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United States Court of Appeals,Ninth Circuit.

UNITED STATES of America, Plaintiff-Appellee, v. Ronald S. CARLSON, Defendant-Appellant.

No. 99-10525.

Decided: December 19, 2000

Before:  HUG, TROTT, and WARDLAW, Circuit Judges. Peter C. Wolff, Jr., Federal Public Defender, Districts of Hawaii and Guam, Honolulu, Hawaii, for the defendant-appellant. J. Michael Seabright, Assistant United States Attorney, Honolulu, Hawaii, for the plaintiff-appellee.

Ronald S. Carlson appeals his jury convictions for felony tax evasion under 26 U.S.C. § 7201.   Carlson was convicted of three counts of evasion of assessment of taxes and two counts of evasion of payment.   Carlson argues that the evidence was insufficient to convict him, and also raises several claims of error in the jury instructions.   We have jurisdiction under 28 U.S.C. § 1291, and AFFIRM the convictions.


Until his convictions for tax evasion, Ronald Carlson (“Carlson”) was a successful dentist in Honolulu, Hawaii.   His practice earned him a substantial income which, in turn, resulted in substantial tax liability.   Like most people, Carlson has sought to minimize his tax liability.   However, rather than taking advantage of legitimate exclusions and deductions to income provided for in the Internal Revenue Code, Carlson has concluded that the code simply does not apply to him.   His theory, apparently, is that he is not a “person” subject to the code.

Carlson has been utilizing this theory for nearly twenty years.   He has not filed a tax return since 1983.   Moreover, he claimed to owe no taxes at all in his returns for 1981, 1982 and 1983, despite earning substantial income in those years.   The IRS audited each of these returns, and assessed taxes totaling $19,011, excluding interest and penalties.   Carlson has paid only a fraction of this sum.

After waiting unsuccessfully for Carlson to pay the balance voluntarily, the IRS decided to take more aggressive collection measures by levying on his bank accounts.   The IRS issued a total of seventeen levies to First Hawaiian National Bank (“First Hawaiian”) and various other institutions at which the IRS believed Carlson had accounts or assets.   Despite Carlson's substantial income, the IRS collected less than $1000 through these levies.

In 1993, the IRS initiated a criminal investigation of Carlson due to his continued failure to file tax returns.   During this investigation, IRS Agent Bobbiesue Backers discovered that a check drawn on Carlson's First Hawaiian account had been deposited into an account at Central Pacific Bank (“Central Pacific”).   By issuing a summons to Central Pacific, Agent Backers discovered that Carlson kept two accounts at that bank.   Although Carlson used variations on his actual name in the applications for those accounts, he listed false social security numbers, dates of birth, and places of birth.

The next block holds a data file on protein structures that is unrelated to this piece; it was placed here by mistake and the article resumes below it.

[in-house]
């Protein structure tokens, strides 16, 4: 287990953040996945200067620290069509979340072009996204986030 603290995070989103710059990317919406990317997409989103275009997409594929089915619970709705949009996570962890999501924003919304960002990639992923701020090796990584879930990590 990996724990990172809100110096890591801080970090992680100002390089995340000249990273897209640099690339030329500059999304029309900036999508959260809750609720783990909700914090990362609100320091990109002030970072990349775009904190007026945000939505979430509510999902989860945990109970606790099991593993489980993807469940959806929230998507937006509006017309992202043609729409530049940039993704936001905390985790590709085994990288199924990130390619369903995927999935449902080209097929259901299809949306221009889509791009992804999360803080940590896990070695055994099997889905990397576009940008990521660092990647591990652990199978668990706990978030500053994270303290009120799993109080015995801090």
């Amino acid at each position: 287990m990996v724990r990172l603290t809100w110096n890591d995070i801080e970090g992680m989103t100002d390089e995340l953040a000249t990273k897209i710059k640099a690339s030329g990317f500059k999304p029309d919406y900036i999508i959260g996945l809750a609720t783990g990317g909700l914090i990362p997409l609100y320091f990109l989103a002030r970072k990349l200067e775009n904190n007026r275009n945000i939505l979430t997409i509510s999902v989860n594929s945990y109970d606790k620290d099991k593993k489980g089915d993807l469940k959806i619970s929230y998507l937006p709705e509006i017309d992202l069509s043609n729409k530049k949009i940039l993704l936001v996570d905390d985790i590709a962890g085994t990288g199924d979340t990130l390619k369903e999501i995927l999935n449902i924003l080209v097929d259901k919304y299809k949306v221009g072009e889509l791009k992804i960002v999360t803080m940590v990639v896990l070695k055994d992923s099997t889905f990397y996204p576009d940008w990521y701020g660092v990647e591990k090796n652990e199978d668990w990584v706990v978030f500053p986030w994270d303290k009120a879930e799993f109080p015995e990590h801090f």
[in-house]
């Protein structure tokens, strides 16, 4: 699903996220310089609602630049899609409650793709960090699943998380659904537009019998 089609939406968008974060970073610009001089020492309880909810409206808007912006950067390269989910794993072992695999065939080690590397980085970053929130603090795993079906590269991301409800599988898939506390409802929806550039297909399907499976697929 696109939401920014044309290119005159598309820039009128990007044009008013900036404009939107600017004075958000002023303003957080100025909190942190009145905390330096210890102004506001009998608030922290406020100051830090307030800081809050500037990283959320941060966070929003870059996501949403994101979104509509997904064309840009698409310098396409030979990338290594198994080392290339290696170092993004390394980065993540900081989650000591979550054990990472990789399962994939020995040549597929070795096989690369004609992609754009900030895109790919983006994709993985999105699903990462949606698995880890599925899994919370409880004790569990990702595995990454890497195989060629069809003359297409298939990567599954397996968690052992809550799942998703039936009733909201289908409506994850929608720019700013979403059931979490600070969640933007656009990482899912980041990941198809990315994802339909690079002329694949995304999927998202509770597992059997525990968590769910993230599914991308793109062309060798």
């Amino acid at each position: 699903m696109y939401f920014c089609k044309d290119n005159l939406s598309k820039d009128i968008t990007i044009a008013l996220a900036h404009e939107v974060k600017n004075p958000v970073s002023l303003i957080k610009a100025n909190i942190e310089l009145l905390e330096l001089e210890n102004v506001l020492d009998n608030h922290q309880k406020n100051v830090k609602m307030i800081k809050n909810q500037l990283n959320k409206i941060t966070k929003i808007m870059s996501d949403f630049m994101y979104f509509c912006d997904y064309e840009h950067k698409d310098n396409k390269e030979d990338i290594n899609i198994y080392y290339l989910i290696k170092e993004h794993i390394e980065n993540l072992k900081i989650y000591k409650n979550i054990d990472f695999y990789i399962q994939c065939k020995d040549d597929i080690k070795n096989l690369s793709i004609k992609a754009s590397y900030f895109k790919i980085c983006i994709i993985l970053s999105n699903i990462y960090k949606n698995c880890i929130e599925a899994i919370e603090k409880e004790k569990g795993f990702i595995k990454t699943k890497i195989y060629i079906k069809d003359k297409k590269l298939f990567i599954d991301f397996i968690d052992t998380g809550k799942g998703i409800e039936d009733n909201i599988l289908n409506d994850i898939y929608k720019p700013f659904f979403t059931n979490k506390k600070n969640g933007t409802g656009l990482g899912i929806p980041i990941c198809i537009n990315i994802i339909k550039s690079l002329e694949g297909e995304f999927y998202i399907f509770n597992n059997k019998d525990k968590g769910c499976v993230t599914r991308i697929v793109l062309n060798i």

Carlson used these Central Pacific accounts to hide his assets from the IRS. His practice was to deposit all the gross receipts from his dental practice into the First Hawaiian account.   He would then withdraw large amounts of cash from that account, and deposit most of that cash into one of the two Central Pacific accounts.

After this information came to light, Carlson was charged with five counts of felony tax evasion in violation of 26 U.S.C. § 7201.   On February 5, 1998, the government filed its first indictment, which charged Carlson with three counts of evasion of assessment of taxes for the years 1991, 1992, and 1993.   On August 20, 1998, the government filed a superseding indictment, adding Counts Four and Five charging Carlson with evasion of payment of tax due for the years 1981, 1982, and 1983.   The jury found Carlson guilty on all counts, and he now appeals to this court.


A. Sufficiency of Evidence

 Carlson first argues that the evidence was insufficient to establish that he had committed an affirmative act of evasion.   Because Carlson failed to renew his motion for acquittal at the close of all the evidence, we review for plain error his claim of insufficiency of the evidence.   See United States v. Kuball, 976 F.2d 529, 531 (9th Cir.1992).

 In order to convict Carlson of felony tax evasion under 26 U.S.C. § 7201, the government had to prove the following elements: 1) the existence of a tax deficiency, 2) willfulness, and 3) an affirmative act of evasion or affirmative attempt to evade.   See Spies v. United States, 317 U.S. 492, 63 S.Ct. 364, 87 L.Ed. 418 (1943).   It is the “affirmative act” or “affirmative attempt” requirement that distinguishes felony tax evasion from the misdemeanor offenses proscribed by 26 U.S.C. § 7203.  “Willful but passive neglect of the statutory duty may constitute the lesser offense, but to combine with it a willful and positive attempt to evade tax in any manner or to defeat it by any means lifts the offense to the degree of felony.”  Id. at 499, 63 S.Ct. 364.   Carlson does not dispute that the government proved the first two elements, but argues that he committed no affirmative act of evasion, and therefore was guilty of a misdemeanor offense at most.